Film review: Brooklyn (PG)

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LED by Saoirse Ronan, a young cast imbue this old-fashioned romance with a touching sincerity. By Alistair Harkness

Brooklyn (PG) | Directed by John Crowley | Starring Saoirse Ronan, Emory Cohen, Domhnall Gleeson, Jim Broadbent, Julie Walters | Rating: ***

Brooklyn, starring Saoirse Ronan and Domhnall Gleeson

Brooklyn, starring Saoirse Ronan and Domhnall Gleeson

This 1950s-set tale of a young Irish woman’s emigration to the eponymous New York burgh (and the heartache that ensues when the pull of home conflicts with the happiness she finds there) is the sort of movie that embraces old-fashioned storytelling but comes infused with enough modernity to never feel stuffy. Adapted by Nick Hornby from Colm Tóibín’s well regarded novel, and directed by the steady hand of John Crowley (Boy A), it’s a film with few real surprises but plenty to savour, particularly in the performances of its young cast, who eschew the showboating often associated with awards-season fare (and this is very much being positioned as a potential contender) to concentrate instead on telling a familiar story well.

Chief among these performances is Saoirse Ronan as the film’s heroine Eilis Lacey. As the film opens she’s living with her mother and her older sister Rose in the quaint environs of Enniscorthy, County Wexford. With no job or romantic prospects on the horizon – she has little time for the boys of the local rugby club, with their regimented dress code and narrow views of the world – she’s about to move to New York with the help of the church, who’ve arranged her passage, and set her up with a job and a place to live in Brooklyn, a prime destination for many Irish immigrants at the time. Though more reserved than her friends, there’s something about Eilis that makes her stand out, an unexpressed confidence that Ronan pitches just right. The character’s initial timidity isn’t down to a fear of the world, but a reflection of her instinctive desire to understand it by quietly taking things in and figuring out what’s best for her.

That said, the culture-clashing nature of America takes some getting used to (especially the aggressively polite sales techniques required for her department store job) – as does the intense homesickness, which hardly wanes when she finds herself attending church-organised dances with her fellow émigrés from the boarding house where she now lives. But her resolve soon emerges too. It’s not long before she’s embracing the can-do ethos of the American dream, signing up for night classes to gain bookkeeping qualifications. And she soon meets a suitor in the form of a young Italian-American plumbing apprentice called Tony (Emory Cohen), for whose charms and ambitions she can’t help falling. Ronan and Cohen generate plenty of sparks here, their characters’ romance appropriately chaste but full of suppressed passion as they realise how right they are for each other.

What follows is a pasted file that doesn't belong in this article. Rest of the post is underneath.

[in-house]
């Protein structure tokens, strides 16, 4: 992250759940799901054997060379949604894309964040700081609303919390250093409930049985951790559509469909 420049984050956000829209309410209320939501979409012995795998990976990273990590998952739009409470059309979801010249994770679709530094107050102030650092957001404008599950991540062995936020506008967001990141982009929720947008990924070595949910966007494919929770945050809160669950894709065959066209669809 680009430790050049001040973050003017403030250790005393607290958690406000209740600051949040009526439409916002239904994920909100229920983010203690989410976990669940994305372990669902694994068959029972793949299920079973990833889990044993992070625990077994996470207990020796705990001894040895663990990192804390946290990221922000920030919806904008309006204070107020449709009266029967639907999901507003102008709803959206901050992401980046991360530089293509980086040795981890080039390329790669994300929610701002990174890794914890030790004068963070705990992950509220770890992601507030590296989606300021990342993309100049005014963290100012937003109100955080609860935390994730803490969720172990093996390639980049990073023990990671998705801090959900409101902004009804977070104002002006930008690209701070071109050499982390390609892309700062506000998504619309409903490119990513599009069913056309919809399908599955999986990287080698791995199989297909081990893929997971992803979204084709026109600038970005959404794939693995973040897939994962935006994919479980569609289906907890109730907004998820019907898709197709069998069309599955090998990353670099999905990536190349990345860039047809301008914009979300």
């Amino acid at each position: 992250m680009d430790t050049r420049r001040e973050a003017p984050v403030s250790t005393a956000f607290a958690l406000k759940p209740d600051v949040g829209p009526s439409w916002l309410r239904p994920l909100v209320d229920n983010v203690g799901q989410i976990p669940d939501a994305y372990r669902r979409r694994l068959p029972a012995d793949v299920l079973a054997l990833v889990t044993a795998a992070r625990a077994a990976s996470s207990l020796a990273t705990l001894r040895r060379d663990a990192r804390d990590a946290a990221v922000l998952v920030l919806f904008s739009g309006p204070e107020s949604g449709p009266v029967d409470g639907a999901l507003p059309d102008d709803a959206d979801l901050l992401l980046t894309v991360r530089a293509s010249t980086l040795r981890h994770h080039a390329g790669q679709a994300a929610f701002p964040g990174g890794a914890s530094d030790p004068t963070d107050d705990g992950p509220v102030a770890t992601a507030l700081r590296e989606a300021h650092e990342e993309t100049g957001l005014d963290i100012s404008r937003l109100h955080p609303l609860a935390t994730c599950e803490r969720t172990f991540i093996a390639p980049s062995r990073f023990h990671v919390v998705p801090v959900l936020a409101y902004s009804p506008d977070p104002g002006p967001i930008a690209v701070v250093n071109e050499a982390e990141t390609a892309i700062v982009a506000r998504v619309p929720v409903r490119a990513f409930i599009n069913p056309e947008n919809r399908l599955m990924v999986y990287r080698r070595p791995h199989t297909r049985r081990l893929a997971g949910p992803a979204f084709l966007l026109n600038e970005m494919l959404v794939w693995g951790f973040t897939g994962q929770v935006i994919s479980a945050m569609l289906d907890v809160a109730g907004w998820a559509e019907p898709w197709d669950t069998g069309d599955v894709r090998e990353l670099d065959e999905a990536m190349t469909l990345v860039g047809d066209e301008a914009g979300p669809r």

Naturally, this is also the point at which the proverbial spanner is thrown in the works. Tragic news from home forces Eilis to return to Ireland and, perhaps aware that the lure of home can do strange things to people, Tony convinces Eilis to marry him before she leaves, as much as a way of guaranteeing her return as expressing his love for her. Sure enough, Eilis’s return home brings prospects unimaginable when she was growing up there, but it’s the change she’s undergone and the effect it has on those around her that supplies the drama. Her new-found confidence is sweetly expressed by the casual glamour she brings to rural Ireland as she walks down the street, sunglasses on. And it’s there, too, in the way she deals with people, resisting opportunities that she would once have grasped and finding herself in even more demand. That extends to her romantic life too. Her home town’s most eligible bachelor (modestly played by Domhnall Gleeson) has his eye on her. She in turn finds herself falling for him, the possibility of a nice life in a familiar and loving environment tearing her heart anew as she struggles to decide whether it’s better to sacrifice immediate contentment for a life in New York that she can make her own but which offers less security.

Ultimately the film is really about that personal struggle and especially the difficulty of coming to terms with the realisation that securing your own happiness might require hurting those you love the most. It wrings a surprising amount of tension out of this dilemma, too, thanks to Ronan’s subtly shaded performance and some deft writing from Hornby – who after An Education and Wild is rapidly proving himself something of a dab hand when it comes to adapting books about women coming into their own.

If the film also serves up quite a rose-tinted view of the immigrant experience (with perhaps a few too many supporting characters on the verge of being little more than twinkly caricatures), the emotion at the heart of the story is at least authentic enough to see it through.

• Read Claire Black’s interview with Brooklyn star Saoirse Ronan